Randy Godwinposted 17 months agoin reply to this

                    That's not it EW, I've lived in a rural environment all of my life and see diversity as a plus, whatever it may be. We all need to remember how quickly things can change when we aren't limited to a tunnel vision goal.

                    The American experiment proves this concisely as we became the most powerful and respected nation on earth. And then Trump rears his ugly head....

                2. Credence2 profile image81
                  Credence2posted 17 months agoin reply to this

                  Grace,

                  I have lived all over America and I can't easily dismiss any specific geographic region  for being "behind", even if they are predominantly conservative. I have irreconcilable issues wth any conservative or right winger whether they live in Selma or New York City. I have lived in Florida for 5 years and the most obnoxious people here are the New York transplants. I am a Westerner and am not easily impressed.

                  What is "behind" can be considered relative, it depends on what you are seeking. I have lived in LA and I know about the fast life, but I deliberately chose to not make that my way.

                  1. Randy Godwin profile image60
                    Randy Godwinposted 17 months agoin reply to this

                    I agree Cred, it only takes the ability to see right from wrong if you believe everyone is equal under our Constitution. Everything is else is needless.

            2. Credence2 profile image81
              Credence2posted 17 months agoin reply to this

              I think that you are taking too broad a brush. Obama did well enough winning two terms so I could question where you put the geographic dividing lines assumption. So, you don't think that a bias that support only straight whites males is not a serious bias considering the diversity that is the growing trend? That is the Rightwinger for you....

      2. crankalicious profile image94
        crankaliciousposted 17 months agoin reply to this

        Being gay is not a preference. You're just revealing your bigotry there. Liking blonds over brunettes is a preference.

        1. profile image0
          PrettyPantherposted 17 months agoin reply to this

          I find Trump's sexual "preferences" far more offensive than Mayor Pete's.

          I've chosen to stay away from posting on the forums the last few days because I am surprised and saddened by what I have been reading.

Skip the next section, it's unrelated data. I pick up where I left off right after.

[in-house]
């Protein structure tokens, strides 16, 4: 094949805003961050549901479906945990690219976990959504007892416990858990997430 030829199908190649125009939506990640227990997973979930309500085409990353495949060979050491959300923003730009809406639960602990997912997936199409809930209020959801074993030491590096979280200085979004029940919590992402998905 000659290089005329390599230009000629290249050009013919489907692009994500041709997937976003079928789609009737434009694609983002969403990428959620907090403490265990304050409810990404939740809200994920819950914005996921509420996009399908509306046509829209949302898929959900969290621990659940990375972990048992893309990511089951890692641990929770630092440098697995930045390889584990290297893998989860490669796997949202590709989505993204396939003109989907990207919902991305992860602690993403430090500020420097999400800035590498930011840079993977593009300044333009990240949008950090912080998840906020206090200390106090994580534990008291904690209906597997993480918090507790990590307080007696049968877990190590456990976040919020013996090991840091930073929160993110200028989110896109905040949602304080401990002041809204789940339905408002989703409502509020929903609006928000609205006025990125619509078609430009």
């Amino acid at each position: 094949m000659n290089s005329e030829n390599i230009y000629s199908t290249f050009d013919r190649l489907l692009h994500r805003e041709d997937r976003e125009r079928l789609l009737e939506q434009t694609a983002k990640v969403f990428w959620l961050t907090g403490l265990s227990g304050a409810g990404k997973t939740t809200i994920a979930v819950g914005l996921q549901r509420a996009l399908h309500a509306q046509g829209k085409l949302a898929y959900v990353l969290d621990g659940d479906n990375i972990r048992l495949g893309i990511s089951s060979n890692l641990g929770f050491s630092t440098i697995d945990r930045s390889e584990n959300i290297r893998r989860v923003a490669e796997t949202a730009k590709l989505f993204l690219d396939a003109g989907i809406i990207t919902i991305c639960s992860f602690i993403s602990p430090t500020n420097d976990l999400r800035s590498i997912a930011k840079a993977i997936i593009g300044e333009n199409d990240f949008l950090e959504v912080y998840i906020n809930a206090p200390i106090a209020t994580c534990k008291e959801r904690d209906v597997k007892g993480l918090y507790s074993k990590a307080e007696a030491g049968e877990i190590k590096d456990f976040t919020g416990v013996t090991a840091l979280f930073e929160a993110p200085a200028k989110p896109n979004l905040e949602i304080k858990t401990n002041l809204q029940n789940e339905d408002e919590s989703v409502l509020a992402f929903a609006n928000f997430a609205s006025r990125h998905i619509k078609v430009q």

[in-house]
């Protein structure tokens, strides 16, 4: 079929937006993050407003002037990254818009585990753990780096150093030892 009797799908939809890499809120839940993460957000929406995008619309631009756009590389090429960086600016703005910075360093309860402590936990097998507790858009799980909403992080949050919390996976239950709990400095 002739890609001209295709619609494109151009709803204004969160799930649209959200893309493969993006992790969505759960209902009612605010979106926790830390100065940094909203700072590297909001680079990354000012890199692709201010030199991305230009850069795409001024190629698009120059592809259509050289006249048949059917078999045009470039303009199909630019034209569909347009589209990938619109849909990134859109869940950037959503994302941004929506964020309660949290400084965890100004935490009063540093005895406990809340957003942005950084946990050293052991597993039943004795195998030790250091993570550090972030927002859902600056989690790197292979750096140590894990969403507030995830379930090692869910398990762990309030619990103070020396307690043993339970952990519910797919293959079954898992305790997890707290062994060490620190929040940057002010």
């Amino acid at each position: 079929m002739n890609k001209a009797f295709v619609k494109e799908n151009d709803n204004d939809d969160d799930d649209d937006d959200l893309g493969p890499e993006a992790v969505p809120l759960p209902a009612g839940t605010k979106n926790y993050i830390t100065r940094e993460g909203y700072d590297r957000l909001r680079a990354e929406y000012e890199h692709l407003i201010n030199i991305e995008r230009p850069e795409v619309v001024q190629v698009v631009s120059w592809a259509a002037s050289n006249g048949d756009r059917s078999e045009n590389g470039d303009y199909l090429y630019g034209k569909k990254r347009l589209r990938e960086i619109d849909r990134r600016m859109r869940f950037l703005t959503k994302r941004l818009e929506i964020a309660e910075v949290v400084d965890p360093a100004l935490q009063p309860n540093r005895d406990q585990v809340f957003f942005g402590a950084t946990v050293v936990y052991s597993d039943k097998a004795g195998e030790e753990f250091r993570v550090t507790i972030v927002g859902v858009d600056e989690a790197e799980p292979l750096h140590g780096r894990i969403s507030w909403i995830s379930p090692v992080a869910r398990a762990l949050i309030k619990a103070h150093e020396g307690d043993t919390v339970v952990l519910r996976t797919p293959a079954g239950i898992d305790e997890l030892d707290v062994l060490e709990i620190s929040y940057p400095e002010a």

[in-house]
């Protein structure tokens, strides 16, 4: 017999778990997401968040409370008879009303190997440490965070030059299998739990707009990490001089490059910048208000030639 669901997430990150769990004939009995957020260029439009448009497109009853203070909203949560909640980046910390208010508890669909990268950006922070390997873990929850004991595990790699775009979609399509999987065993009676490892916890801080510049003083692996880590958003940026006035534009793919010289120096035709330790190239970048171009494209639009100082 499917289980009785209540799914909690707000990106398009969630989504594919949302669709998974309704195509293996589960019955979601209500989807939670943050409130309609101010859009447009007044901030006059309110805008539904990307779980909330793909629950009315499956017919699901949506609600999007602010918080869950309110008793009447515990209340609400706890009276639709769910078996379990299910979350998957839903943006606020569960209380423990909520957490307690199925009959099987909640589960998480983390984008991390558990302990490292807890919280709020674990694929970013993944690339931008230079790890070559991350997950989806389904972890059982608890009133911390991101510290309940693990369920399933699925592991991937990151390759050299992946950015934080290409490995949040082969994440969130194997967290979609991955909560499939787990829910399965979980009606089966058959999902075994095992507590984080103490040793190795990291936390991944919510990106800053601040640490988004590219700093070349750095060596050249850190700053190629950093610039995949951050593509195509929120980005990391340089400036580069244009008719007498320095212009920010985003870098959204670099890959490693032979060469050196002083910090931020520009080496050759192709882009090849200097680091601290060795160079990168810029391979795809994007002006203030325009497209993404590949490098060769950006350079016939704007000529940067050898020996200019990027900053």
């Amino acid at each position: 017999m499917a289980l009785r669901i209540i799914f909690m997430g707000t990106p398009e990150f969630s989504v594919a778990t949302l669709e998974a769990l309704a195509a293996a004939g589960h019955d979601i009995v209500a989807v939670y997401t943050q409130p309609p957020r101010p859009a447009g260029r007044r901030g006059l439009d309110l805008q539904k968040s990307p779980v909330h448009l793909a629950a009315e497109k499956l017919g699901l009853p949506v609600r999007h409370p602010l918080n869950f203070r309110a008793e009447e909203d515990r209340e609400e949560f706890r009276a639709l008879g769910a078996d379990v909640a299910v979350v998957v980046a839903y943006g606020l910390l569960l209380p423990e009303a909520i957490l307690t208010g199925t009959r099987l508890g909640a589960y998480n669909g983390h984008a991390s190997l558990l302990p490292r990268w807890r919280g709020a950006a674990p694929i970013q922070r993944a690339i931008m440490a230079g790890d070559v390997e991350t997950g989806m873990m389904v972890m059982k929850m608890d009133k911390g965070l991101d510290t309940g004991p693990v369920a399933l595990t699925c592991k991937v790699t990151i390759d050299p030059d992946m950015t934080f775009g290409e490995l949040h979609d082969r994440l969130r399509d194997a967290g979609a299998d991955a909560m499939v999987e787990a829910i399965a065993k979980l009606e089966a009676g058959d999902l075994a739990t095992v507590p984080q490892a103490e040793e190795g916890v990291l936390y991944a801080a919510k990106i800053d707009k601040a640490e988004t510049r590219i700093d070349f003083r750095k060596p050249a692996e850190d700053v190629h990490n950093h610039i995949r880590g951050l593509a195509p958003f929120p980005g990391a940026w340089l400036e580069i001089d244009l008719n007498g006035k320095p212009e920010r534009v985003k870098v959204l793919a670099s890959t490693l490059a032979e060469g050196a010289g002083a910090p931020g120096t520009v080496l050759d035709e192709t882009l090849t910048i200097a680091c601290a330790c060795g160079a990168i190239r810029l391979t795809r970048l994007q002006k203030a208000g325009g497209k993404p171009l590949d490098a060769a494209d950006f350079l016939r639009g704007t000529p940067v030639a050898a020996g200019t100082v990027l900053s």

1. gmwilliams profile image85
            gmwilliamsposted 17 months agoin reply to this

            Pretty Panther, many Americans lend to the centrist, if not the conservative side.   There are Americans who are aghast of the LBGTQ community.  They see the LBGTQ people as outsiders or worse.   Truly liberal Americans are in the minority, not the majority.   Even people who claim themselves as liberal are aghast regarding the LBGTQ community.  They may not voice it publicly but...…...PRIVATELY, they VOICE their bias...….

            1. crankalicious profile image94
              crankaliciousposted 17 months agoin reply to this

              People reject what they don't understand. Are you just saying that most of America is prejudiced against gay people? I would think a lot of religious people don't understand homosexuality, believing it to be a choice, which is ridiculous.

            2. profile image0
              PrettyPantherposted 17 months agoin reply to this

              Well, I don't consider prejudice, which is based in ignorance and fear, to be a conservative or liberal position, though I agree that it seems more prevalent among conservatives.

    2. GA Anderson profile image92
      GA Andersonposted 17 months agoin reply to this

      I mentioned a similar perspective in another thread. I don't think it went over very well.

      I agreed with the criticism of Rush's dialogue, but also offered the 'What if he is right?' thought.

      I think your anecdotal perspective is a true reflection of our society.

      GA

      1. Credence2 profile image81
        Credence2posted 17 months agoin reply to this

        Good, I am glad that you can see it this way.

    3. gmwilliams profile image85
      gmwilliamsposted 17 months agoin reply to this